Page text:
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Living in the Midst of HIV-AIDS

  • Peter Robinson
Chapter

Abstract

For most of the final decades of the twentieth century — and until HIV infection rates began to increase in 19991—the focus of HIV-AIDS policy and debate in countries like Australia was on the sexual health, practices, and wellbeing of the initial age cohort of gay men who were affected by it, the so-called ‘baby-boomer’ generation.2 These men were born in the late 1940s and 1950s and grew to social maturity in the mid to late 1960s and early 1970s. They either participated in or were strongly influenced by the social movements of the time, such as the anti-war movement and the women’s and gay liberation movements. By a cruel irony, just as many were enjoying the freedom of expression that accompanied a growing tolerance towards non-heterosexuals, the HIV-AIDS epidemic began.

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Notes

  1. 2.
    See G.W. Dowsett (1996) Practicing Desire: Homosexual Sex in the Era of AIDS (Stanford, CA: Stanford University Press), ch. 3.Google Scholar
  2. 4.
    D. Altman (1989) ‘Aids and the Reconceptualization of Homosexuality’ in D. Altman et al. Homosexuality, Which Homosexuality? Essays from the International Conference on Gay and Lesbian Studies (London: GMP), pp. 35, 37.Google Scholar
  3. 13.
    In 1987, an advertising campaign to alert the public to the risks of HIV- AIDS began on Australian television. The television advertisements showed the hooded figure of Death, scythe in hand, stalking people of all ages and types. The highlight of the advertisement showed Death (thereafter in public discourse referred to as the Grim Reaper) bowling a ball in the lane of a bowling alley where the skittles were random human figures, thereby reinforcing the unpredictable nature of the disease’s spread. For more information, see P. Sendzuik (2003) Learning to Trust: Australian Responses to AIDS (Sydney: University of NSW Press).Google Scholar
  4. 16.
    T.E. Cook and D.C. Colby (1992) ‘The mass-mediated epidemic: the politics of AIDS on the nightly network news’ in E. Fee and D.M. Fox (eds) 1992 AIDS: The Making of a Chronic Disease (Berkely, CA: University of California Press), pp. 84–122;Google Scholar
  5. J. Gordon and C. Crossman (1992) ‘“aids kills fags dead …”: cultural activism in Grand Bend’ in J. Miller (ed.) Fluid Exchanges: Artists and Critics in the AIDS Crisis (Toronto: University of Toronto Press), pp. 241–54;Google Scholar
  6. A. Meredith (1992) ‘That last breath: women with AIDS’ in Fee and Fox AIDS: The Making of a Chronic Disease, pp. 229–44;Google Scholar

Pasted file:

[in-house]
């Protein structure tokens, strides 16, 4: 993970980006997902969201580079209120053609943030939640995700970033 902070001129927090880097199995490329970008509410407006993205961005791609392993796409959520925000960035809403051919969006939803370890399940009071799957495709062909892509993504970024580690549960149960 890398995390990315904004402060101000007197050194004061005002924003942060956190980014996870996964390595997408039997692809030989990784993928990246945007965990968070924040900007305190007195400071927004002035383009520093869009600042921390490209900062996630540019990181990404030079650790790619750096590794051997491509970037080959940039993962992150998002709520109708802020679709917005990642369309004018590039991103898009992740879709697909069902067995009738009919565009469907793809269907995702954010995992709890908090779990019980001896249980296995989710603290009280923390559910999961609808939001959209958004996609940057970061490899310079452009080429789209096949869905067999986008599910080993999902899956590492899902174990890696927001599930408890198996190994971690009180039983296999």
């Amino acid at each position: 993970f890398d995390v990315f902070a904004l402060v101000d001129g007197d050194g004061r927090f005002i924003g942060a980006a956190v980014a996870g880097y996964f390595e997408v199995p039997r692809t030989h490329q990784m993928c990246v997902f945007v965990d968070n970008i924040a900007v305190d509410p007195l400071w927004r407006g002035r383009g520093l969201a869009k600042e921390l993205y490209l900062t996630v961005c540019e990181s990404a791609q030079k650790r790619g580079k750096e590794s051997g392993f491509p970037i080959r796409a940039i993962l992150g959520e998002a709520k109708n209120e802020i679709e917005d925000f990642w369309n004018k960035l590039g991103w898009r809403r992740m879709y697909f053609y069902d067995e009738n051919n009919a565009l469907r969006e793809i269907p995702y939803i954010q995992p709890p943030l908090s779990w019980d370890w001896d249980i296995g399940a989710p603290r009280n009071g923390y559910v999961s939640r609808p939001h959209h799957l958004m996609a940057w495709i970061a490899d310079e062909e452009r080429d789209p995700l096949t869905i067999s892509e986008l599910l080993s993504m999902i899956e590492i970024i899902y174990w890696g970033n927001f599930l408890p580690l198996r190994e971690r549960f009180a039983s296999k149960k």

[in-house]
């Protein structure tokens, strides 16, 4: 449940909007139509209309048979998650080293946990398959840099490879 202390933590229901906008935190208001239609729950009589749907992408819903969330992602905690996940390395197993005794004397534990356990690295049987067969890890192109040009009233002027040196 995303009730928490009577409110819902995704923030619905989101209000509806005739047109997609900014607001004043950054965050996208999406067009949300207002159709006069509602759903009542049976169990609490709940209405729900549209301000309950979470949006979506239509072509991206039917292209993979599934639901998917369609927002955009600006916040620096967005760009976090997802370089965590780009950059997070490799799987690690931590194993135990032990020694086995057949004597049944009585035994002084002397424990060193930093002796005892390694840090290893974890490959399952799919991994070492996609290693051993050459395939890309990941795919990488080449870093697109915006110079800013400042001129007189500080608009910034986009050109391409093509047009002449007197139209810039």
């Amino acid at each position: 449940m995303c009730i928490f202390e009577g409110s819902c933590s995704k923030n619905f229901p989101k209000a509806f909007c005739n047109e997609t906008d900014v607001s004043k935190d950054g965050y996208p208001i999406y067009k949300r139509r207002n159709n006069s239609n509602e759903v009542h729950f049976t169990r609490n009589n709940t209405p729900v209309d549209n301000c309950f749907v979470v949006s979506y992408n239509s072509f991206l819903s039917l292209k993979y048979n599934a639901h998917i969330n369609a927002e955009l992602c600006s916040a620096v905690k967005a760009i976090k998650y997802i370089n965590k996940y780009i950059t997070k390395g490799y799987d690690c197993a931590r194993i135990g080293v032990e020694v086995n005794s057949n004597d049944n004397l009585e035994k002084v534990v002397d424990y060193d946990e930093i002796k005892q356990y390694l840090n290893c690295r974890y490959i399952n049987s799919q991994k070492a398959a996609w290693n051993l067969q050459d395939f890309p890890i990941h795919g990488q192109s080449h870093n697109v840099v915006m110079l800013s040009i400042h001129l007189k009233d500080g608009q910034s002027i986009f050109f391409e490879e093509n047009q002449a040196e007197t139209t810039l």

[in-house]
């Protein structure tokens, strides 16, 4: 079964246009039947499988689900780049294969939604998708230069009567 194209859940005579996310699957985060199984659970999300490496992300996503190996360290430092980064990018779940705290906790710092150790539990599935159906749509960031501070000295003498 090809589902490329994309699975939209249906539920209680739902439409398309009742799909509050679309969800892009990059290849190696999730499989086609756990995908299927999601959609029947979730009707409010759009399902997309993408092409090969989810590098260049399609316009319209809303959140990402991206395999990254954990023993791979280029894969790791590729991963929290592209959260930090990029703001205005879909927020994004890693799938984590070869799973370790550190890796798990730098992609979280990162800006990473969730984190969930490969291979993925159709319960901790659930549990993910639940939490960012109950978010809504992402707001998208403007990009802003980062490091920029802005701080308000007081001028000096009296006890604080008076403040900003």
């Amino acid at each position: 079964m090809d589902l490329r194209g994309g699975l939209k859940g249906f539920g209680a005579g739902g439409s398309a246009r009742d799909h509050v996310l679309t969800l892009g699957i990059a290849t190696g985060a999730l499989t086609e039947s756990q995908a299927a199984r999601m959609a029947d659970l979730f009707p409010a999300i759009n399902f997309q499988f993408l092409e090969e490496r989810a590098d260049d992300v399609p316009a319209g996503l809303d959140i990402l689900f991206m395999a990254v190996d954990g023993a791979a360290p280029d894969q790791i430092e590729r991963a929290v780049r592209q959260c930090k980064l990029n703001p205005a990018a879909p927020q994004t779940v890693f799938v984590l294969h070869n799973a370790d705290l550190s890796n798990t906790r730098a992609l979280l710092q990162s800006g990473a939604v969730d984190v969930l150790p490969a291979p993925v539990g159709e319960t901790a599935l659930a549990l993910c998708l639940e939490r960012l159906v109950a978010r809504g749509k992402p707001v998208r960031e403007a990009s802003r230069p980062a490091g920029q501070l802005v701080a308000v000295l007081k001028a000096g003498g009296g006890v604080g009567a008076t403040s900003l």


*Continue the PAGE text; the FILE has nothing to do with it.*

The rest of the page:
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  8. 20.
    H.M. Sapolsky and S.L. Boswell (1992) ‘The History of Transfusion AIDS: Practice and Policy Alternatives’ in Fee and Fox AIDS: The Making of a Chronic Disease, pp. 183–5.Google Scholar
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    For the link between homophobia and conservative opposition to discussion of homosexuality in sex education curricula in Australia, see S. Angelides (2008) ‘“The Continuing Homosexual Offensive”: Sex Education, Gay Rights and Homosexual Recruitment’ in S. Robinson (ed.) Homophobia: An Australian History (Sydney: Federation Press), pp. 172–92.Google Scholar
  10. 27.
    A. McLaren (1999) Twentieth Century Sexuality: A History (Oxford: Blackwell), p. 199.Google Scholar
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    S. Watney (1992) ‘The Possibilities of Permutation: Pleasure, Proliferation, and the Politics of Gay Identity in the Age of AIDS’ in Miller Fluid Exchanges, pp. 329–67.Google Scholar
  12. 30.
    For more extensive discussion of varying strategies gay men adopted in the face of the disease, see P. Robinson (2008) The Changing World of Gay Men (Basingstoke: Palgrave Macmillan), ch. 4; and Watney ‘The Possibilities of Permutation’, p. 352.CrossRefGoogle Scholar
  13. 33.
    For a fuller discussion of ‘sero-sorting’ and ‘strategic positioning’, see F. Prestage et al. (2008) Three or More Study (Sydney: National Centre in HIV Epidemiology and Clinical Research, University of New South Wales), pp. 2, 42–3, 50–2, 54. My thanks to Mr Daniel Reeders, former campaign co-ordinator for PLWHA Victoria, South Yarra, for his advice about safe-sex policy and health campaigns in Australia.Google Scholar
  14. 36.
    For discussion of gay communities’ response to HIV-AIDS and their relationship with government health and research strategies in Australia, see Dowsett Practicing Desire, ch. 3; for discussion of similar work in the United States, see R.A. Padgug and G.M. Oppenheimer (1992) ‘Riding the Tiger: AIDS and The Gay Community’ in Fee and Fox AIDS: The Making of a Chronic Disease, pp. 245–78.Google Scholar
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  18. 41.
    For more on homophobia in secondary schools, see, for example, M. McCormark (2012) The Declining Significance of Homophobia: How Teenage Boys Are Redefining Masculinity and Heterosexuality (Oxford: Oxford University Press), and McCormack’s interview of 8 April 2012 on the Melbourne gay and lesbian radio station, JoyFM, as well as some discussion of changes in homophobia in schools over last 15 years: http://badblood.wordpress.com/2012/04/08/mark-mccormack-interviewed-by-dean-beck-lauren-rosewarne, accessed 20 December 2012. ConclusionCrossRefGoogle Scholar

Copyright information

© Peter Robinson 2013

Authors and Affiliations

  • Peter Robinson
    • 1
  1. 1.Swinburne University of TechnologyAustralia

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